This case is one of thirty-two cases which address a wide range of ethical issues that can arise in engineering practice provided by the Center For the Study of Ethics in Society, Western Michigan University.
edited by Michael Pritchard
Don Hayward is employed as a chemical engineer at ABC Manufacturing. Although he does not work with hot metals himself, he supervises workers who are exposed to hot metals eight hours a day, five days a week. Don becomes concerned when several workers develop respiratory problems and complain about "those bad smelling fumes from the hot metals". When Don asks his superior, Cal Brundage, about air quality in the workplace, the reply is that the workplace is in full compliance with OSHA guidelines. However, Don also learns that OSHA guidelines do not apply to chemicals that have not been tested. A relatively small percentage of chemicals in the workplace have actually been tested. This is also the case with the vast majority of chemicals workers are exposed to at ABC.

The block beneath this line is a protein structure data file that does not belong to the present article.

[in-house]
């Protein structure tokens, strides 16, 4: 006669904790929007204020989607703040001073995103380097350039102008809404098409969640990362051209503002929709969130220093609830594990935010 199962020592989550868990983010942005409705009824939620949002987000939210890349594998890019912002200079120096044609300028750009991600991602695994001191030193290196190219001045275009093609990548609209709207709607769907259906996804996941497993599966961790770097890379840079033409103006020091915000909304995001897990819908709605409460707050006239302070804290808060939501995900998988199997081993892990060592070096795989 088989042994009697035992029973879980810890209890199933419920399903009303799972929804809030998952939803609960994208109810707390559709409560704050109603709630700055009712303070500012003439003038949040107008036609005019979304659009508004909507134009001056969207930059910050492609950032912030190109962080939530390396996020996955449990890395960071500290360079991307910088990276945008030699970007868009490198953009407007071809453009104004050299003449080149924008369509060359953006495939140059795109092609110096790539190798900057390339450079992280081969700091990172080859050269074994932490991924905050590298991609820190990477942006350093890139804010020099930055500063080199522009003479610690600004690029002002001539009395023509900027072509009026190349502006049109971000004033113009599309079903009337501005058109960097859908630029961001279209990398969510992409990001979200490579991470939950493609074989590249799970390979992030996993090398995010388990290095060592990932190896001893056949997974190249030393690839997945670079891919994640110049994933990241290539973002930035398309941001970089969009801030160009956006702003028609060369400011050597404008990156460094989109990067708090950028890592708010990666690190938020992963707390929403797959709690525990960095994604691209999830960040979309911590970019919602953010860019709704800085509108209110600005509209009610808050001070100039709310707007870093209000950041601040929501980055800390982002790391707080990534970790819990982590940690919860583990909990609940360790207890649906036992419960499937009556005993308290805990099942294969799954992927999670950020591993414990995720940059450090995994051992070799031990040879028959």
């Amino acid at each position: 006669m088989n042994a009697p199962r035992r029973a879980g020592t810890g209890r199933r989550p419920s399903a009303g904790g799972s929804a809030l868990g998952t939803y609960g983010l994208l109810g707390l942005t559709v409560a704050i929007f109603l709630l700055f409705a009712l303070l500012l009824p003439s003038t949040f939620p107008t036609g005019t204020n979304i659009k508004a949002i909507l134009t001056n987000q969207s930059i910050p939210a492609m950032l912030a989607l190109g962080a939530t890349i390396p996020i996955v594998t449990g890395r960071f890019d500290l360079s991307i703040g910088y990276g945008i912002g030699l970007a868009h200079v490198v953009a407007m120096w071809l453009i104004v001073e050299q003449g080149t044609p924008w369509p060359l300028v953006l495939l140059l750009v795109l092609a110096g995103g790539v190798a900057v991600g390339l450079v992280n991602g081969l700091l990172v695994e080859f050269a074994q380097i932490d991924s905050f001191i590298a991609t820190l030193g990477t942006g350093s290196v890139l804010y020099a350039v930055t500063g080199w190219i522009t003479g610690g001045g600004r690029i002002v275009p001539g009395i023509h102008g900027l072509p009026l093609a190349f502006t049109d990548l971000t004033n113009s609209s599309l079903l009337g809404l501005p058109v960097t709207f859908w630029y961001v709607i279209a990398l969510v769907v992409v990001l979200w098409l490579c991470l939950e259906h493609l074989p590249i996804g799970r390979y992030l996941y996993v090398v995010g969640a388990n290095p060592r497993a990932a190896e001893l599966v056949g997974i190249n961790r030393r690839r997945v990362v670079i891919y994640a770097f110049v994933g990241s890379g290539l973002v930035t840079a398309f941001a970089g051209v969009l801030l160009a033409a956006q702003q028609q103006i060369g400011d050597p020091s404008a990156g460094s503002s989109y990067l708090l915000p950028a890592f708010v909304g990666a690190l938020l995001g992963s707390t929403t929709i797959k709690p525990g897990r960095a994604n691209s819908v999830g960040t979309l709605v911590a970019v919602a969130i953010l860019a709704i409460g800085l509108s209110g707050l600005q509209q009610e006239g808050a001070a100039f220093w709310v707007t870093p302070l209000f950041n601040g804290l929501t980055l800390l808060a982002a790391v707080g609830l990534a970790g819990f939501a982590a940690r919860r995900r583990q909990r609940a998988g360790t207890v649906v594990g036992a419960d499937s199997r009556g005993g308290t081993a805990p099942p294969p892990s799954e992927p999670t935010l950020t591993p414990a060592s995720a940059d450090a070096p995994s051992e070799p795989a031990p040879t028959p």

Should Don do anything further, or should he simply drop the matter?
Don goes to ABC's science library, talks to the reference librarian about his concerns, and does a literature search to see if he can find anything that might be helpful in determining why the workers have developed respiratory problems. He finds the title of an article that looks promising and asks the reference librarian to send for a copy. The librarian tells Don that the formal request must have the signed approval of Cal Brundage.
Don fills out the request form and sends it to Cal's office for approval. One month later the article has still not arrived. Don asks Cal about the request. Cal replies that he doesn't recall ever seeing it. He tells Don that it must have gotten "lost in the shuffle." Don fills out another form and this time personally hands it to Cal. Cal says he will send it to the reference librarian right away.
Another month passes by and the article has not arrived. Don mentions his frustration to the reference librarian. He replies that he never received a request from Cal.
What should Don do now?
Cite this page:
Online Ethics Center for Engineering
National Academy of Engineering
Accessed: Monday, November 24, 2014